I'm always reading articles and books trying to find the healthiest foods around. Everyone knows (but doesn't often adhere to) the notion that the healthiest foods are the freshest fruits, vegetables, nuts, seeds and meats you can find. Nowadays you also have to think about organics, GMOs and sustainable farming methods, but that's a post for another day. Today I'll let you know about some of the most unusual and beneficial superfoods I've come across, and I don't mean the usual acai, gogi, chia and salmon. I'm talking about foods you've probably never even heard of, I know I didn't when I followed a web of links and articles from place to place, foods like kefir, apricot seeds, maca powder and moringa oleifera. I'll give you the lowdown on the benefits (and warnings) of each one, along with links to articles found on the web and where you can buy it. I also recommend reading the following article. I stumbled upon it last year and was totally amazed and inspired by this guy and the changes he made so late in life (he began at 40), when it's common thinking that you can only get yourself on a healthy path while you're young. This guy shows you that is incorrect - anyone can do it at any age, all it takes is some commitment to positive change.
All links open a new window so you won't have to leave my page.
Any and all reports of any of these foods being used to combat diseases are for reference only.
Always consult a medical expert when dealing with any serious health issues.
Apricot kernels are the bitter inside pit of an apricot seed. It is also one of the most hotly debated "cures" for cancer on the internet. Google 'apricot seed' and 'cancer' and you'll see what I mean. Read the articles and judge for yourself, but make sure that if you are eating the kernels for whatever health reasons, they should be organic, bitter and raw - sun dried or roasted kernels have lost all the beneficial enzymes.
Health benefits of apricot kernels include:
High amounts of vitamin B17 can help lower blood pressure, alleviate arthritis pain and cure cancers stage 3 and lower. Yup - I said cure. That is where all the controversy comes from. Here are some sites on the pro side of this fence:
Side effects of apricot kernels include:
Well, death from cyanide poisoning. Some places say that no more than 2 kernels a day are safe, while most proponents of apricot kernels want you to work your way up to 50 per day. To be fair, here are some sites on the con side of the fence:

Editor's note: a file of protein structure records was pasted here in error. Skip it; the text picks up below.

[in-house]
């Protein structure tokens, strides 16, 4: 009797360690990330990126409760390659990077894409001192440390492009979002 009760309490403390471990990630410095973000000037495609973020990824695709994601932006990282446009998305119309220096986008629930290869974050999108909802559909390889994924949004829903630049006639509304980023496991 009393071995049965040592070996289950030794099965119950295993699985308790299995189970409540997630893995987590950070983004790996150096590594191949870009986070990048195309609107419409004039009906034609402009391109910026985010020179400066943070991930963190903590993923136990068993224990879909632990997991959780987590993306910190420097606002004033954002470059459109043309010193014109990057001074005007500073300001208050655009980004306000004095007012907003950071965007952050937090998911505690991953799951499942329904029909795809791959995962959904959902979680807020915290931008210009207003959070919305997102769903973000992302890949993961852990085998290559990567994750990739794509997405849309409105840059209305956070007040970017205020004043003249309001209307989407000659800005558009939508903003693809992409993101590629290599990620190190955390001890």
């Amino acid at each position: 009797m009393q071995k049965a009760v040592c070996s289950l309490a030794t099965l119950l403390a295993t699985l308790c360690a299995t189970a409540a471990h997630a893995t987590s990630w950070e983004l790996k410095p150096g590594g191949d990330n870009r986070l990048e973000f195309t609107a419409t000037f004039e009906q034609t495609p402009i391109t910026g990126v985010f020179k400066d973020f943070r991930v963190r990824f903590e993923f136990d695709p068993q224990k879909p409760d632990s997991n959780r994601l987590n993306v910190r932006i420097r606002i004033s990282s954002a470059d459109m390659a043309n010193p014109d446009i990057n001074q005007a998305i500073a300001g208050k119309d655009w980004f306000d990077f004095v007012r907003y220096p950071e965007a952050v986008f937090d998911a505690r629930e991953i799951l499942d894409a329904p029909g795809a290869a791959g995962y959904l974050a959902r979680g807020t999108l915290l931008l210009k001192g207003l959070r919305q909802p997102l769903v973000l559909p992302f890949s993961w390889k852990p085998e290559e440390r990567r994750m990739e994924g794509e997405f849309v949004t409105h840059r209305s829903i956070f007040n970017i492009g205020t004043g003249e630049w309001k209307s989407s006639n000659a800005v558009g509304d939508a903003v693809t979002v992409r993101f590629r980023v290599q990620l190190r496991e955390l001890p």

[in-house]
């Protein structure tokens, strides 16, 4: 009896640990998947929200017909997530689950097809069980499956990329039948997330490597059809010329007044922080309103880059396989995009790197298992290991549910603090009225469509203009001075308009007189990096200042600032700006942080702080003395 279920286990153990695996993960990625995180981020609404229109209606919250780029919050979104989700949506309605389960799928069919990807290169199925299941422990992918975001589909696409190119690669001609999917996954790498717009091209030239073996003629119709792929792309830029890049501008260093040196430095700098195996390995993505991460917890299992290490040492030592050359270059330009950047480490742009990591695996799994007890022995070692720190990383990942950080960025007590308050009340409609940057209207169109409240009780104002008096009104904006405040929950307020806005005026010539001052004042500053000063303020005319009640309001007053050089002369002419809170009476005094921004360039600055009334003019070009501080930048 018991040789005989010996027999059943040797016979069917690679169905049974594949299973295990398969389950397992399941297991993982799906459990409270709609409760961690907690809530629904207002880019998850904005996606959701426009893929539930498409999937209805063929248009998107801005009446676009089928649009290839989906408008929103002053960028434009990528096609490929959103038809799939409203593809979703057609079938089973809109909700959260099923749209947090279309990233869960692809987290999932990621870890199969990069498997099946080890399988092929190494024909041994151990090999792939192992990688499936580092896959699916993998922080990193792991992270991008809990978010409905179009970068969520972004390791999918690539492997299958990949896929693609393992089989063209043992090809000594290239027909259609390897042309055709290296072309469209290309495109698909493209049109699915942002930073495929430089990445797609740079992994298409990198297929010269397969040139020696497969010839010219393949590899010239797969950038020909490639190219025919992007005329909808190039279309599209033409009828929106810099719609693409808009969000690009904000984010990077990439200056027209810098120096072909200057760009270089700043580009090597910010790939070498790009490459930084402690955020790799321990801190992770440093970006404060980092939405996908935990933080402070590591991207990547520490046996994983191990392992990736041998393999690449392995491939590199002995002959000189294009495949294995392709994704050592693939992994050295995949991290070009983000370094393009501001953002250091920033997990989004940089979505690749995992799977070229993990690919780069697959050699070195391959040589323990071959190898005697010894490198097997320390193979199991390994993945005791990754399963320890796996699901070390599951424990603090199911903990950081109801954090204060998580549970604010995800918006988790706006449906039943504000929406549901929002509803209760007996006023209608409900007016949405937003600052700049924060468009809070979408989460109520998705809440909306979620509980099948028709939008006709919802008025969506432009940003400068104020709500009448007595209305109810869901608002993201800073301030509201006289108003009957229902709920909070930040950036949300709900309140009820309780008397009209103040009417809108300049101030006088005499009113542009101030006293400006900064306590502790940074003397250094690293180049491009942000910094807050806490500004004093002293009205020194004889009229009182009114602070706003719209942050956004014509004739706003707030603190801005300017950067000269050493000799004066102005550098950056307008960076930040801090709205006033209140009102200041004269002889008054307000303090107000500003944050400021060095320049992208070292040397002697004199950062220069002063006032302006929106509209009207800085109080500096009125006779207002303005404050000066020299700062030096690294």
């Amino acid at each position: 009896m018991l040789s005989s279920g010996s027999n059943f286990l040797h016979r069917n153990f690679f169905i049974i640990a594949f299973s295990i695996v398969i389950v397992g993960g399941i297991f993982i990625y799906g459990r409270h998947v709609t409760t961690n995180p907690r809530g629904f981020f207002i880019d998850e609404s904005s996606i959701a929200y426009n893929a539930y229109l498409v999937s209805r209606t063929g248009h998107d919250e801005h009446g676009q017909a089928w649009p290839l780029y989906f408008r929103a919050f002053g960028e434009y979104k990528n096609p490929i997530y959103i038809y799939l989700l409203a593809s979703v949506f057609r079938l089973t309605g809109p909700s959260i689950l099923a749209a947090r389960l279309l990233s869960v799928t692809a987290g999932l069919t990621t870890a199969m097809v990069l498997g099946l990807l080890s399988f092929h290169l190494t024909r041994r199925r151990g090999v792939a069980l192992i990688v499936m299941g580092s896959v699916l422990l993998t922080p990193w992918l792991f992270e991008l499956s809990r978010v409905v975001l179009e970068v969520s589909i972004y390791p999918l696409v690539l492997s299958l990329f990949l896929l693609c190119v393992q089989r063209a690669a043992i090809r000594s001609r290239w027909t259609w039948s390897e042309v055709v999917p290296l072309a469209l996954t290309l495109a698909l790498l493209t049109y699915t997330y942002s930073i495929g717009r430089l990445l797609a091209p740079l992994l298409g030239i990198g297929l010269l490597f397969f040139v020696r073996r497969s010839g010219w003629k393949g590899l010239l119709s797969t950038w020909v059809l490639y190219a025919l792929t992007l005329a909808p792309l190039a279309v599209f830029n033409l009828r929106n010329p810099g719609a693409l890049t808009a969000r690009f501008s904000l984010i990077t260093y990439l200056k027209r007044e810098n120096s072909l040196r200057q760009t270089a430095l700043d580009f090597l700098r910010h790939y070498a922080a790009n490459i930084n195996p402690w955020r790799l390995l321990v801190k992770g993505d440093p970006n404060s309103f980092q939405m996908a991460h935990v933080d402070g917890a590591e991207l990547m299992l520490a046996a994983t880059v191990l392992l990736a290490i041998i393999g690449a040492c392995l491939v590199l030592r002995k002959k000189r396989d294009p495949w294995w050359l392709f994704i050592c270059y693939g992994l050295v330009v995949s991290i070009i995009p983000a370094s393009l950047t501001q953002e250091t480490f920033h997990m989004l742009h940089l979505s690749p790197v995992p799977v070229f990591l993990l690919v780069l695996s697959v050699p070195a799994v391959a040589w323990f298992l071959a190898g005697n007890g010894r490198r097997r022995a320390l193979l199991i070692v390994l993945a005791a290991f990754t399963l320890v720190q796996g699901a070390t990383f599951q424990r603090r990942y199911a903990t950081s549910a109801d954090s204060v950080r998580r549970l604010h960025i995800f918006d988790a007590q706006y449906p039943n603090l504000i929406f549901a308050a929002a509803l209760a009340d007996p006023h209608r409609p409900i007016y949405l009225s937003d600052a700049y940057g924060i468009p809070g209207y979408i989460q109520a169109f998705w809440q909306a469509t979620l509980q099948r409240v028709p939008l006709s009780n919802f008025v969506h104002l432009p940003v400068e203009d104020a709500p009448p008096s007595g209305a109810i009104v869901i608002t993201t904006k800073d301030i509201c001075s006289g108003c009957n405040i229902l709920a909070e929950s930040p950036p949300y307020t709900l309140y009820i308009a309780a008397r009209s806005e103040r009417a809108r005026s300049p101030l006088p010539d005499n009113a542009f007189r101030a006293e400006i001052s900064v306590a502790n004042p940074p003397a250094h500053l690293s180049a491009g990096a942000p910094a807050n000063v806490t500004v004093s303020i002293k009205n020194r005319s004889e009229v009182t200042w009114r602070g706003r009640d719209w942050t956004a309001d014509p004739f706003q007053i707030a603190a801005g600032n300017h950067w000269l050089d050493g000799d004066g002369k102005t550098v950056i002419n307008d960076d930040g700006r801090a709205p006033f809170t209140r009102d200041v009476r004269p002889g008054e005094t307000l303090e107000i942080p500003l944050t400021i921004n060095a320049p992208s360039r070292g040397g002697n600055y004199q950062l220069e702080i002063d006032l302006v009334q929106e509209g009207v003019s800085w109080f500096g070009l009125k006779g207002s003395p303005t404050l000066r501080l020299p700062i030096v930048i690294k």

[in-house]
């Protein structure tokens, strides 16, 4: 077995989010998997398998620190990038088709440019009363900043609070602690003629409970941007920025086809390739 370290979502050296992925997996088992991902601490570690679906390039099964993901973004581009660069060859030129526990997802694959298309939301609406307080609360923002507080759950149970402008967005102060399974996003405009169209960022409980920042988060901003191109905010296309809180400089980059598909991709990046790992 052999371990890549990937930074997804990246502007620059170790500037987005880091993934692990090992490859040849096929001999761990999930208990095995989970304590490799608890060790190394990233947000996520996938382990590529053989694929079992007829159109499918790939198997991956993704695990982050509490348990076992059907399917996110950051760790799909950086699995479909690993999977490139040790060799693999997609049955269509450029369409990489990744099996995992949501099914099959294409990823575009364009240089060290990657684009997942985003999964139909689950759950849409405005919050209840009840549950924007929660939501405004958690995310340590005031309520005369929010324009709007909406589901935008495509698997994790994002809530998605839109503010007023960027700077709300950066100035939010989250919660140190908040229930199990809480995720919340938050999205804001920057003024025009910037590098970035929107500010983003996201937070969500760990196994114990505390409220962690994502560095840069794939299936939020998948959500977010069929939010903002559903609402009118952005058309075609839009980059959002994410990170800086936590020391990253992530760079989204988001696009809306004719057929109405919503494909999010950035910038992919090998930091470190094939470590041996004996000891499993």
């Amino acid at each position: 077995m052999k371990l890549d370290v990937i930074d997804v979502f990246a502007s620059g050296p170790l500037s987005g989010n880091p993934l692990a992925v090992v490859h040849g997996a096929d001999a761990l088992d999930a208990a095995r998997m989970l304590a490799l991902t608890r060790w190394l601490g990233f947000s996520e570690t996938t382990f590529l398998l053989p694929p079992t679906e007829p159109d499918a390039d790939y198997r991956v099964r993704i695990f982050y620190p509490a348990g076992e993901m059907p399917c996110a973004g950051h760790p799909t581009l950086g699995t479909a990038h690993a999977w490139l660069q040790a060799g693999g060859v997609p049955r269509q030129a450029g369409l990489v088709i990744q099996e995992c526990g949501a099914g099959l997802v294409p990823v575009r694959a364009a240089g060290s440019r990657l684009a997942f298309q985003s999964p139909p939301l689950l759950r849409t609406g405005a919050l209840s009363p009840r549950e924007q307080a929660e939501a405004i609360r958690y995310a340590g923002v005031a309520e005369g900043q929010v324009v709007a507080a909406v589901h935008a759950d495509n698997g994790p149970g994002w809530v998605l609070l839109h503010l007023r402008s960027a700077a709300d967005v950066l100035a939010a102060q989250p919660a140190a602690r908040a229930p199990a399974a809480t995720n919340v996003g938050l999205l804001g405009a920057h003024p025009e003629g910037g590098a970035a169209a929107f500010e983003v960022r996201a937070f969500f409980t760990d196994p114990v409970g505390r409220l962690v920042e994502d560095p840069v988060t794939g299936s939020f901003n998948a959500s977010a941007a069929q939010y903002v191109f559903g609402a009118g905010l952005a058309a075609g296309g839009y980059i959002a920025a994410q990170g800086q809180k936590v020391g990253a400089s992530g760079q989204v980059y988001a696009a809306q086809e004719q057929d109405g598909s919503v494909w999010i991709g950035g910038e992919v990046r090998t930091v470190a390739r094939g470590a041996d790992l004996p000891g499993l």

Where to buy raw bitter apricot kernels:
Our Father's Farm
If you're interested in more information about the benefits of eating (raw & cooked) apricot flesh, and not just the seeds, a great blog came to my attention filled with some fantastic information about the health benefits of this delicious fruit. There are also some really delish sounding recipes your can try at home. I am personally looking forward to trying the apricot cheesecake!
Here's the link: jenreviews.com
Thanks Jacky M. for the heads-up - great post!
Aronia berries are the re-branded, better known, black chokeberries that are starting to gain some footing in the superfood race for supremacy. These berries have the highest concentration of anti-oxidants found in any berry to date. Eating the dried berries makes the most out of all this little purple berry has to offer.
Health benefits of aronia berries include:
Improves blood circulation, anti-inflammatory, urinary tract health, improve blood circulation, strengthens blood vessels, eye protection properties and weight control. Has been shown to lower blood pressure and has a protective effect on the gastrointestinal tract.
Contains vitamins A, C, E and folic acid.
May help treatment/prevention of: cancer, heart disease, kidney problems and suppression of viruses.
Side effects of aronia berries include:
No side effects have yet been reported.
Where to buy aronia berries: (it is really difficult to find anyone selling these in Canada)
Upaya Naturals - powder form
Aronia Berry Inc - juice + frozen berries
Native Plants in Clairmont - buy the shrub & grow your own
For more info on the web:
Camu Camu Powder
Camu Camu is a berry which grows in the South American rainforest and is super high in vitamin C, among other things.
Health benefits of camu camu include:
Improves lung, eye and heart health, improves muscle tone, supports healthy ligaments, collagen and tendons, helps prevent viral and bacterial infections, boosts immune system.
Contains vitamins B1, B2, B3, C and calcium, phosphorus, potassium and iron.
May help treatment/prevention of: cancer, degenerative brain disease and depression.
Side effects of camu camu include:
All side effects reported consist of too much of a good thing. Taking too much camu camu powder will give your body way more vitamin C than it can handle and you may experience any of the following: rapid heart rate, iron poisoning, loss of sleep, loss of appetite, diarrhea and difficulty with digestion.
Where to buy camu camu powder:
Truly Organic Foods
For more info on the web:
Kefir is a probiotic-rich drink which is made with grains and milk from cows, goats or sheep or water kefir, which is made with other sugary liquids such as sugar or coconut water. Both versions are good for you, with the water kefir being only slightly less potent. Once you get the first batch started, you have a pretty much infinite supply, as long as you keep a new batch going from the old. In that respect it's great because you're only paying for the first batch of grains, and it's not even that expensive.
Health benefits of drinking kefir include: